This week I received bad news from both of my parents. My mom’s sister, my aunt, was diagnosed with Parkinson’s disease a couple of years ago. She had been on medications but they had stopped working and the symptoms have gotten worse. My mom has been predictably worried sick and stressed out by the situation. Managing any disease is stressful, and degenerative disease can be especially emotionally cruel. It’s hard for the patient to slowly and painfully lose her basic abilities, and heartbreaking for those close to her to watch. My mom is currently looking for the best treatments possible for my aunt, but given various factors, it’s not an easy task.
Earlier this week I also got a call from my dad, who had just recently returned from China. The first thing he told me was that my great-grandmother’s health has suddenly deteriorated. They found problems with several of her organs; they have no idea how long she has left. My great-grandmother is 95. My dad’s mother had died when he was only a teenager, and he and his sisters were mostly raised by their grandmother. To my dad and my aunts, my great-grandmother is practically their mother. Even though my great-grandmother has lived a relatively good and long life, saying goodbye to a loved one is never easy.
These two incidents have led me to reflect quite a bit on the meaning of family. I have always somewhat struggled with the significance of family. When I was younger, I took its importance as given, because that’s just what I was told. Family always came first; of course my parents loved me and I loved them in return. What bothered me, however, was this failed to explain how I was particularly close to some members of my family, while not at all to the rest. And then there were the friends that I loved almost as much as I loved my family, if not equally. So mere blood relations did not seem like a reasonable explanation for the significance of these relationships. For a while, I thought the depth of a relationship and love was only dependent on how the people within that relationship acted, and had nothing to do with biology. I think I still stand by this view. The difference is I have come to understand one cannot separate love and relationships from their contexts, and being a family (through biology, marriage, parenthood, etc.) is perhaps one of most powerful contexts there is for fostering love.
The context of family, through various ways, makes the relationships formed within it irreplaceable. I used to think that this was because of the biological connections, but that is actually not quite true. The biological argument neglects family relationships involving adopted children and even spouses. Biology does play a roll in the parent-child bonding process, but it does not fully explain the love that motivates parents to do almost anything for their children’s well being. That love is better explained by the complete dependency a child has when it arrives in the world. That is how parents’ lives are forever changed with the arrival of a child. It is often the first incidence when an individual will be motivated to give everything they have to another human being, around the clock, endlessly. This enormous amount of giving, I believe, is what forms the special bond between a parent and a child.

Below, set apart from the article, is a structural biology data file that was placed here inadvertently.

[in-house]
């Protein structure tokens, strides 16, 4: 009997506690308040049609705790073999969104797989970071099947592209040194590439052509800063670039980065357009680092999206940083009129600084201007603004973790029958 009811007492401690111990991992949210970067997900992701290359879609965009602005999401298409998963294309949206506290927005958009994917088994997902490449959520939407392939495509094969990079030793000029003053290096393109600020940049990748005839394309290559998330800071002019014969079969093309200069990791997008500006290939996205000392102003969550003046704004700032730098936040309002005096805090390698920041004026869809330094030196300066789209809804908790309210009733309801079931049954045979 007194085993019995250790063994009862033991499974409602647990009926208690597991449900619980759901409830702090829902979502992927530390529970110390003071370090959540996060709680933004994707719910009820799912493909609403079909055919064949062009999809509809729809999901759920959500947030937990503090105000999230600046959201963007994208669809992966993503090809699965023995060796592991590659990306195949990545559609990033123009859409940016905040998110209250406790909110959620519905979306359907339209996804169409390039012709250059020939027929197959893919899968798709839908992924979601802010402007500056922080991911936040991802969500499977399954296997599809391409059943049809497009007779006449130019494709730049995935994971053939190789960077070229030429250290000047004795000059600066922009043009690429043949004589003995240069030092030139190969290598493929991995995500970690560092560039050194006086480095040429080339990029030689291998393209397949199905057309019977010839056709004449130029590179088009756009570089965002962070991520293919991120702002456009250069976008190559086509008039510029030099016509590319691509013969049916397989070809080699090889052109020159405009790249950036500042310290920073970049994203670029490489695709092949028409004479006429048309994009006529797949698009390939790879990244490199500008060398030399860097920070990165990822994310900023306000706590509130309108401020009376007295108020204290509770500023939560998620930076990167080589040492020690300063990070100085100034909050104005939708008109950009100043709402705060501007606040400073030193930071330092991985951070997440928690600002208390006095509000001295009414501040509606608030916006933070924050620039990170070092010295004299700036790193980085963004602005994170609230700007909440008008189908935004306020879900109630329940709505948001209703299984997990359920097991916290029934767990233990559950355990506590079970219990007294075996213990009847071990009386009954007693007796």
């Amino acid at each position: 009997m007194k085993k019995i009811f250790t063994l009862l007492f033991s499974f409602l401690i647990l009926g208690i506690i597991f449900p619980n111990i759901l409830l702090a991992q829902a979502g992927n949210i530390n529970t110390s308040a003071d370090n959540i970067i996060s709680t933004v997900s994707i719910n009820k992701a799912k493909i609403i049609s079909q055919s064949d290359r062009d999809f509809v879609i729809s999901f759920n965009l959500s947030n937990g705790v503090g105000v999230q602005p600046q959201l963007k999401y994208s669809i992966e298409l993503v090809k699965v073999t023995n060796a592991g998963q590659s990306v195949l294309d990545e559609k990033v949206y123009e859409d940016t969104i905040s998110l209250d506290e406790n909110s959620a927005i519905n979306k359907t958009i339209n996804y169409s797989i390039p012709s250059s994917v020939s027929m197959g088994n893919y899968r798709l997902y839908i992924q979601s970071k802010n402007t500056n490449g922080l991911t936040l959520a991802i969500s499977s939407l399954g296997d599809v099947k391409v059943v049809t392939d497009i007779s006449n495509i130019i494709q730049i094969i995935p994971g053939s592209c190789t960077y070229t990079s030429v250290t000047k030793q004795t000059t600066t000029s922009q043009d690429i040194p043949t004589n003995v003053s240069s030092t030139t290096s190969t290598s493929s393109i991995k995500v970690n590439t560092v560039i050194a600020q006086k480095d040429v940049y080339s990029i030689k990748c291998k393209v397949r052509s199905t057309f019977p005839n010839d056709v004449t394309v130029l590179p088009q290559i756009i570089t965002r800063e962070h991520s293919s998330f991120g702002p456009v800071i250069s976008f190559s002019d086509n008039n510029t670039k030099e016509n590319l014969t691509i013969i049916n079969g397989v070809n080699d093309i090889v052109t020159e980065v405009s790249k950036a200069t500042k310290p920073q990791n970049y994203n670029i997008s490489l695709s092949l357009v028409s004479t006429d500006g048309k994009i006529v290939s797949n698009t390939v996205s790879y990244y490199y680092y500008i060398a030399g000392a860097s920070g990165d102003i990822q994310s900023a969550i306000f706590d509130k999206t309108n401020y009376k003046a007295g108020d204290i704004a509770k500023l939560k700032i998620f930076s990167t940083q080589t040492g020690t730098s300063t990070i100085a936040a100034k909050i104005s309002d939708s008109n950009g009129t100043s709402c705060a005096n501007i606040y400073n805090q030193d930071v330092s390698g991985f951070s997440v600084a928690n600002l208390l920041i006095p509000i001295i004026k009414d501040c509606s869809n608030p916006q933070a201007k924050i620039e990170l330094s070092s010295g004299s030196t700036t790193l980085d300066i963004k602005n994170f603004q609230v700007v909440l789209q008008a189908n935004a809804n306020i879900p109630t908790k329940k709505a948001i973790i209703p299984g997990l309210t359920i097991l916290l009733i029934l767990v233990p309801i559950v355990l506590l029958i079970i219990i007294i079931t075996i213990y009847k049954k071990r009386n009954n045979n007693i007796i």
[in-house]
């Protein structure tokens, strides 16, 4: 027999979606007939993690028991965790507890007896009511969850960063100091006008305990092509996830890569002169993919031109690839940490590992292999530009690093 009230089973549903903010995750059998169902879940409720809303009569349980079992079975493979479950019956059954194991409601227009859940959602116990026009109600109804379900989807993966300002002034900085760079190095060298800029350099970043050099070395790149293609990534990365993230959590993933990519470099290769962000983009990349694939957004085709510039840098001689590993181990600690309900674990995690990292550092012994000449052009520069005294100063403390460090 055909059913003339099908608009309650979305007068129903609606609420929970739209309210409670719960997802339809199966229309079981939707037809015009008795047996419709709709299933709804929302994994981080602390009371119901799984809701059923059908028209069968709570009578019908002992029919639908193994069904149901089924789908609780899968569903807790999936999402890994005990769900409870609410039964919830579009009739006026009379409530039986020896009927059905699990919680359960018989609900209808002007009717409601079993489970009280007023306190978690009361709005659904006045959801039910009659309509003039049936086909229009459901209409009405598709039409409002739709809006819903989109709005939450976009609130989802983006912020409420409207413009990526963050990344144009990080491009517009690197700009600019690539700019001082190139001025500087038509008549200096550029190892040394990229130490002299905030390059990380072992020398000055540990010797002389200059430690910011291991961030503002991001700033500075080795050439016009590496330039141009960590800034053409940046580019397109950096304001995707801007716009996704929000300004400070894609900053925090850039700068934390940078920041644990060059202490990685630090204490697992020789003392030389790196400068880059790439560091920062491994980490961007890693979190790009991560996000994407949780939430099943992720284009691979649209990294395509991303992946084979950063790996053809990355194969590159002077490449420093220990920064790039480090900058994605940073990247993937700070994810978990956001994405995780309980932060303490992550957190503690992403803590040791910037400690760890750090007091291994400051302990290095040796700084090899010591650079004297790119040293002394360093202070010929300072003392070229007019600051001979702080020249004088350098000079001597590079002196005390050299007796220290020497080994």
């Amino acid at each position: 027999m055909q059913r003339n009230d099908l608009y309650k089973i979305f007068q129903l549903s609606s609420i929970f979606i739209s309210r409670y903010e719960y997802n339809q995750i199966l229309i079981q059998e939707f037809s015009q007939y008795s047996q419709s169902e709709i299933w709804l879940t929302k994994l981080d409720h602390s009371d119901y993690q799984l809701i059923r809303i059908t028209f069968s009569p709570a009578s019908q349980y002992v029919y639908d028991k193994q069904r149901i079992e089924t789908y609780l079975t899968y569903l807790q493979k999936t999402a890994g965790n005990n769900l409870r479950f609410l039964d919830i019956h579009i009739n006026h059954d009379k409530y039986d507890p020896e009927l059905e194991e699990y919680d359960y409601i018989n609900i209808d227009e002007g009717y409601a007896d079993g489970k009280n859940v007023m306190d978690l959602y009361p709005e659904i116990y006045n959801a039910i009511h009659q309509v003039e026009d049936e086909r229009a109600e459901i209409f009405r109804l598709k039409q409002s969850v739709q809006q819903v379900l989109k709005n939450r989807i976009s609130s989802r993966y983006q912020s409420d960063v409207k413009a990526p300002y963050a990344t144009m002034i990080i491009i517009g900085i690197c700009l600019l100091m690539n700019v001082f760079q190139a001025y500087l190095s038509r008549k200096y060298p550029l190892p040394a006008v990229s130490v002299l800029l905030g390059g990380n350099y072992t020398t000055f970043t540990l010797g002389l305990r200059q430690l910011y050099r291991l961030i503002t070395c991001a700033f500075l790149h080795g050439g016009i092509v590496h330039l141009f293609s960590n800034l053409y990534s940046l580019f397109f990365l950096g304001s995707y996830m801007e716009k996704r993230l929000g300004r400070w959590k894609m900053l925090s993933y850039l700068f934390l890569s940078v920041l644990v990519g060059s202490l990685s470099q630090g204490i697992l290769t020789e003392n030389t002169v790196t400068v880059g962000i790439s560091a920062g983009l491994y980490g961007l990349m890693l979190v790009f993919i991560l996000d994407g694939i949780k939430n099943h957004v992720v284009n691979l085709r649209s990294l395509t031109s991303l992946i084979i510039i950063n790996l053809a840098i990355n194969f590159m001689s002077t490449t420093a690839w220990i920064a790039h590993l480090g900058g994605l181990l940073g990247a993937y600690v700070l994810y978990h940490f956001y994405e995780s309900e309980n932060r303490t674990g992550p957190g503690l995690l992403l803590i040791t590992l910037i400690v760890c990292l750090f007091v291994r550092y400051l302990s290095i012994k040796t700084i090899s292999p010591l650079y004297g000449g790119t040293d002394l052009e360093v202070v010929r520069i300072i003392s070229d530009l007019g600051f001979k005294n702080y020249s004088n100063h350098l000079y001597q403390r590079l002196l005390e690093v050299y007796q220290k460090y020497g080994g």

Another common family relationship is that of siblings. I can only speak to this based on my observations of other people with siblings. So correct me if what I am about to write is incorrect. I suspect the bond between siblings is one of shared experiences and shared background. To share your childhood in this most intimate way is not an insignificant thing. I imagine it to be akin to the building of close friendships (i.e. think college friendships fostered between dorm-mates), and then elevate it by ten folds. It is through this sharing of parents, house, rooms, meals, possessions, and a myriad of experiences growing up, that the siblings’ identities inevitably intertwine and an irreplaceable bond is formed.
Family relationships are interesting to me because unlike friendships and romantic relationships, they have very little if anything to do with our temperaments, personalities, and interests. Now I do think those things matter, and having compatibility in those aspects usually mean closer relationships even among family members. However, I would postulate that the strength of familial bonds is independent of those things. From my reflections of family relationships, I have come to realize a few things about love. Circumstances, whether that’s biology or compatibility, provide the initial desires to engage in a set of actions. The accumulation of these actions is what becomes love. Love is the summation of giving and sharing.